Posted in Access to healthcare, Deductibles, Direct-Pay Medicine, Direct-Pay Practice Models, Doctor-Patient Relations, Economic Issues, Electronic Health Records, Employer-Sponsored Health Plans, Health Insurance, Medical Costs, Medical Practice Models, Patient Choice, Policy Issues, Tax Policy, Third-Party Free Practices, Uninsured

Components of Optimal Health Insurance: #2 – Insurance Should Not Suppress Market Forces | Robert Nelson, MD | LinkedIn

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Robert Nelson, MD

The way we buy and bill for healthcare via the third-party claims-based insurance model has resulted in near complete suppression cost-value signals that normally allow buyers and sellers to establish a meaningful trading point, called the clearing price.  This efficient market mechanism helps ensure that each participant reaches their best position without causing the deal to fall apart.  Absent these efficient market forces, it is no wonder healthcare costs have skyrocketed during the reign of the third-party billing cartel.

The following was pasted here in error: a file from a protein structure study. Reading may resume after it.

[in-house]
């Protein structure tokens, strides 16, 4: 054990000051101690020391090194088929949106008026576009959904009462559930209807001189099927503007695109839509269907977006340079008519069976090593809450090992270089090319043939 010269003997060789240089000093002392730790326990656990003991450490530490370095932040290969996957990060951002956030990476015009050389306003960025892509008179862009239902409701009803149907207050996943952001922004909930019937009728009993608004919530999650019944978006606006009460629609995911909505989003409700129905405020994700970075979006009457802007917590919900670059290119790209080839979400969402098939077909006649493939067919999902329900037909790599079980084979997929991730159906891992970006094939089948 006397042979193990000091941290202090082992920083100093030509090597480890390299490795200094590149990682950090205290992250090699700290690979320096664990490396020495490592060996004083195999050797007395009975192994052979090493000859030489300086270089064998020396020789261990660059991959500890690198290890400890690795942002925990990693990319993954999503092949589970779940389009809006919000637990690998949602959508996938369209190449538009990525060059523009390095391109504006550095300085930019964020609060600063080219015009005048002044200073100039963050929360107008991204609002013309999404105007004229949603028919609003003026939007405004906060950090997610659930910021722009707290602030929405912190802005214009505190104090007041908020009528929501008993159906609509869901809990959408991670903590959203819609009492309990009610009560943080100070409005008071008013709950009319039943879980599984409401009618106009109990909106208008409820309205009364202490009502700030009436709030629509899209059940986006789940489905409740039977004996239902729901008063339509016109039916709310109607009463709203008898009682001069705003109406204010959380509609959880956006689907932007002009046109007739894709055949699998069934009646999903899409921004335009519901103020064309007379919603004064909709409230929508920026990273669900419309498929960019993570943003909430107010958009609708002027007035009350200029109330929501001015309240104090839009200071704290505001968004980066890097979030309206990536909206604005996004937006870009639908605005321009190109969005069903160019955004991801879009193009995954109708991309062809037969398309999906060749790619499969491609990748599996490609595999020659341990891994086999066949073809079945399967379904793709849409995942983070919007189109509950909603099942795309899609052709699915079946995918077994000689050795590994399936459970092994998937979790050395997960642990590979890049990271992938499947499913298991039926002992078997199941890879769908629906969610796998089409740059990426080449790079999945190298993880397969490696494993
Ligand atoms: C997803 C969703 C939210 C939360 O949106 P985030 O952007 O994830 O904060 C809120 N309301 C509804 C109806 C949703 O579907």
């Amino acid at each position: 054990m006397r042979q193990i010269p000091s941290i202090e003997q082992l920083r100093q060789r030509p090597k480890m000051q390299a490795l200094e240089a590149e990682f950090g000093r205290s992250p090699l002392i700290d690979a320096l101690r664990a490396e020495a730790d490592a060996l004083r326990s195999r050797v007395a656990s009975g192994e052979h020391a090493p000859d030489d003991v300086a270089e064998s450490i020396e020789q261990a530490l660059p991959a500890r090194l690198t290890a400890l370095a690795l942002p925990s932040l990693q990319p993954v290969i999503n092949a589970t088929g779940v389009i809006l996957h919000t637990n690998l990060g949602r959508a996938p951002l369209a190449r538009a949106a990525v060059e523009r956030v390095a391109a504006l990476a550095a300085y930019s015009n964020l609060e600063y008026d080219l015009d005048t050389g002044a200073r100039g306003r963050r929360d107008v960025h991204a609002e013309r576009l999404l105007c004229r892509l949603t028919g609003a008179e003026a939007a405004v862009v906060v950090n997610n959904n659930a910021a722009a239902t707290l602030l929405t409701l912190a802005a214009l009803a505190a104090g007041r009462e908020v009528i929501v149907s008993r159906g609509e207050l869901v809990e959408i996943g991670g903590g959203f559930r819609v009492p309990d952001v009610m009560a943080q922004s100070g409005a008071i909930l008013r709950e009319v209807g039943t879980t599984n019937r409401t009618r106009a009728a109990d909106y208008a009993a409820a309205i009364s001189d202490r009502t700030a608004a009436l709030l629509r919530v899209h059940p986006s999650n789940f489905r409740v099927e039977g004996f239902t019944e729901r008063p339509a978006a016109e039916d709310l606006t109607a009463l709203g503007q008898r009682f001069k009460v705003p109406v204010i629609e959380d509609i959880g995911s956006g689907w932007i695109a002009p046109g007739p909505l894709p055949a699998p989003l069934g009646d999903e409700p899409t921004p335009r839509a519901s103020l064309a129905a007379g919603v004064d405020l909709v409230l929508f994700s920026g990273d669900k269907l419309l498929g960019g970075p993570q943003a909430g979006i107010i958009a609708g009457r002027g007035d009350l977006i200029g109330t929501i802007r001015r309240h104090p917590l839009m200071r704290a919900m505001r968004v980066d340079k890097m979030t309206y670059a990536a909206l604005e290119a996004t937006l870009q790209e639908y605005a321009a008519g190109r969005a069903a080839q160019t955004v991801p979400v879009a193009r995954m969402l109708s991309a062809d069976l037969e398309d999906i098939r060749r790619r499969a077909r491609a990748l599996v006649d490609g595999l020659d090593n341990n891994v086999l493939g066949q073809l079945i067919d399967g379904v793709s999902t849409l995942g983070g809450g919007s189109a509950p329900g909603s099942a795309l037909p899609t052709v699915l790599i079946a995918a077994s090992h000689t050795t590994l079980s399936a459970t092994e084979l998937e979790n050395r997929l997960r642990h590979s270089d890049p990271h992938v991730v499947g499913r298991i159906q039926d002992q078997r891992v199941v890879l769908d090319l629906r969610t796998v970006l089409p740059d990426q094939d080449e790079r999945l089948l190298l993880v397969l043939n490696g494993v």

The mandatory use of CPT/ICD billing codes in all medical insurance billing is at the heart of this economic dysfunction.  It has become a self-perpetuating system propped up by biased tax laws favoring employer-sponsored insurance and overly restrictive insurance regulations, both contributing to the “job-lock” dilemma.

Houston, we have a coding problem

via Components of Optimal Health Insurance: #2 – Insurance Should Not Suppress Market Forces | Robert Nelson, MD | LinkedIn.

Author:

A primary care physician by training, my passion is researching and writing about the importance restoring patient centered care, supporting independent private physicians, promoting free-market solutions and seeking sustainable fiscal policy in healthcare.

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